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March 29, 2017

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Taiwan > National > Presidential Election
Ex-President Ma denies causing KMT 2014, 2016 election defeats
Former President Ma Ying-Jeou has rejected the idea that the Kuomintang's (KMT) close relations with China under his leadership had been a reason for his party's defeats in the 2014 local and 2016 presidential elections.
The Legislative Yuan on Tuesday passed an amendment to the Civil Servants Election and Recall Act, which lowers the minimum turnout threshold needed to recall an elected official, and permits campaigning during recall proceedings.
The air quality in central and southern areas of Taiwan and the offshore county of Kinmen fell to hazardous levels on Tuesday due to a lack of wind to disperse atmospheric pollutants, the Environmental Protection Administration (EPA) said.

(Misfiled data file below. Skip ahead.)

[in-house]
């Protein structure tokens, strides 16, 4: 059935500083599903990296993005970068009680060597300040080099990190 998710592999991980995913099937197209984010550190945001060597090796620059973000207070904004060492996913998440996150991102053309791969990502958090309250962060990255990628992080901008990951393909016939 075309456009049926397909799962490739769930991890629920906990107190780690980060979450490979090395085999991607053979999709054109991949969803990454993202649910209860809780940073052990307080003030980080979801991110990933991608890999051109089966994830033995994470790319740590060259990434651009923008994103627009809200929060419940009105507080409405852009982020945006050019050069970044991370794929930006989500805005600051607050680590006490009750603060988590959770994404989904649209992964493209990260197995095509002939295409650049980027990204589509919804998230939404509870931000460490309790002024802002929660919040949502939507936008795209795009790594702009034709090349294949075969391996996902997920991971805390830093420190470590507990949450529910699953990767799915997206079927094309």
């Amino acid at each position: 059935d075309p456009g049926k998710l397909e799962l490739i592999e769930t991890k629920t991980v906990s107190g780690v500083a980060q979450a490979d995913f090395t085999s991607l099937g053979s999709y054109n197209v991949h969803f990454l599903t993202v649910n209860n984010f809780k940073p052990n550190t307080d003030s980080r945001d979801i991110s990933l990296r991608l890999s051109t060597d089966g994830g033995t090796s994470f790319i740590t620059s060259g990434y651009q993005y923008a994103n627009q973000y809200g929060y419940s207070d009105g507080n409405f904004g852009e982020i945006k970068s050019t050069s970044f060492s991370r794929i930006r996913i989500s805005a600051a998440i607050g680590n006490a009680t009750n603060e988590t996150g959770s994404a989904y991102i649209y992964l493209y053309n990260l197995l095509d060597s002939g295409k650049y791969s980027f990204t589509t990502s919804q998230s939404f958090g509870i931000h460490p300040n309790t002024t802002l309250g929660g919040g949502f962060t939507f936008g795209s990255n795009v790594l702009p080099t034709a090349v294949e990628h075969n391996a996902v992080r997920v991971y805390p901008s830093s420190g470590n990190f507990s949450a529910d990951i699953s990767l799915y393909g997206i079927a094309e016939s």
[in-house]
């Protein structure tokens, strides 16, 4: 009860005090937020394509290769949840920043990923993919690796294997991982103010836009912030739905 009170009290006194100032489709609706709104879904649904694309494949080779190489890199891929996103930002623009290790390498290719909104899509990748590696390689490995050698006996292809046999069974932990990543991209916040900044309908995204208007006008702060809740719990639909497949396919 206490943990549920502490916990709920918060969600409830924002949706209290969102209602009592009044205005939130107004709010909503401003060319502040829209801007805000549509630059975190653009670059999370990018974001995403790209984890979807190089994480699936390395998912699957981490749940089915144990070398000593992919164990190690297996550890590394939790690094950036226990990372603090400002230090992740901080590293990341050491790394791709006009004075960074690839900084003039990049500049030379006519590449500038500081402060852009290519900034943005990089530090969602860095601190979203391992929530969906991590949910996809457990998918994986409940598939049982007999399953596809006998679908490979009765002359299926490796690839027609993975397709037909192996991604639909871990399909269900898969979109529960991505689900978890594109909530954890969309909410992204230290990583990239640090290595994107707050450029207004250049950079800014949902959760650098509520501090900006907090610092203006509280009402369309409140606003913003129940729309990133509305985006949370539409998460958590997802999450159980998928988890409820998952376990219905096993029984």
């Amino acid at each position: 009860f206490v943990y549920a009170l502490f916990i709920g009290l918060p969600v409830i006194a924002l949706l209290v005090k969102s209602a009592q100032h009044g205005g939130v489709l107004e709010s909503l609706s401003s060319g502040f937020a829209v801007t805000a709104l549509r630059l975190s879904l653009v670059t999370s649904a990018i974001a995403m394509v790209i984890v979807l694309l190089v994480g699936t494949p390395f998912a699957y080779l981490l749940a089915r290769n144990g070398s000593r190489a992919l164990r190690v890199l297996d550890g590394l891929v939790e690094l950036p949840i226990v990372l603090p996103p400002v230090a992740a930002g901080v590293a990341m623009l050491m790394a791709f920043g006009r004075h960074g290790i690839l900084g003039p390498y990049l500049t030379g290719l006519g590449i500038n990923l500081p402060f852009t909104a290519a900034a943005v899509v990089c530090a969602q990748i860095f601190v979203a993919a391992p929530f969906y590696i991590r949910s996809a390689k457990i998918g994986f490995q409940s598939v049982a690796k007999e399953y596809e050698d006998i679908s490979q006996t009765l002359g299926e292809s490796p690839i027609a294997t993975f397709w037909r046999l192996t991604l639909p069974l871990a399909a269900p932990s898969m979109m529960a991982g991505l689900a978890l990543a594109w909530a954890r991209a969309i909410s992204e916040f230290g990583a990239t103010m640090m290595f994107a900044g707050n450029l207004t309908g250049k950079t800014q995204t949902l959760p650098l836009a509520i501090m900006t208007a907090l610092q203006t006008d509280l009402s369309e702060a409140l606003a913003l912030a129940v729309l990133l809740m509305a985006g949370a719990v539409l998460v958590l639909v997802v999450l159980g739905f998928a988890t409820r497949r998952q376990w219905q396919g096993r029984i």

Democratic Progressive Party (DPP) Legislator Tuan Yi-kang (段宜康) yesterday apologized for criticizing Hualien voters on social media after they elected a Kuomintang mayor.
Former Vice President Wu Den-yih (吳敦義) said on Saturday that he would "listen more to voices of the public before determining whether to participate in the KMT chairmanship election" in 2017.
The Democratic Progressive Party (DPP) claimed a resounding victory over the ruling Kuomintang (KMT), winning both the presidency and a majority in the Legislature with more than 60 seats of the total 113 seats in the Legislative Yuan.
President-elect Tsai Ing-wen (蔡英文) appears to be more flexible than the first person from her Democratic Progressive Party (DPP) to win the presidency, Chen Shui-bian (陳水扁), a former director of the American Institute in Taiwan (AIT) said Sunday.
Scholars have voiced mixed opinions about the direction of ties between Taiwan and China after the victory of Democratic Progressive Party (DPP) presidential candidate Tsai Ing-wen (蔡英文) in Saturday's election.
Taiwan's smaller political parties again showed clout in the national election, with the 1-year-old New Power Party (NPP) taking votes from the Democratic Progressive Party (DPP), and the People First Party (PFP) competing head-on with the Kuomintang (KMT).
Governments around the world have congratulated President-elect Tsai Ing-wen on her winning the presidential election and praised the development of democracy in Taiwan.
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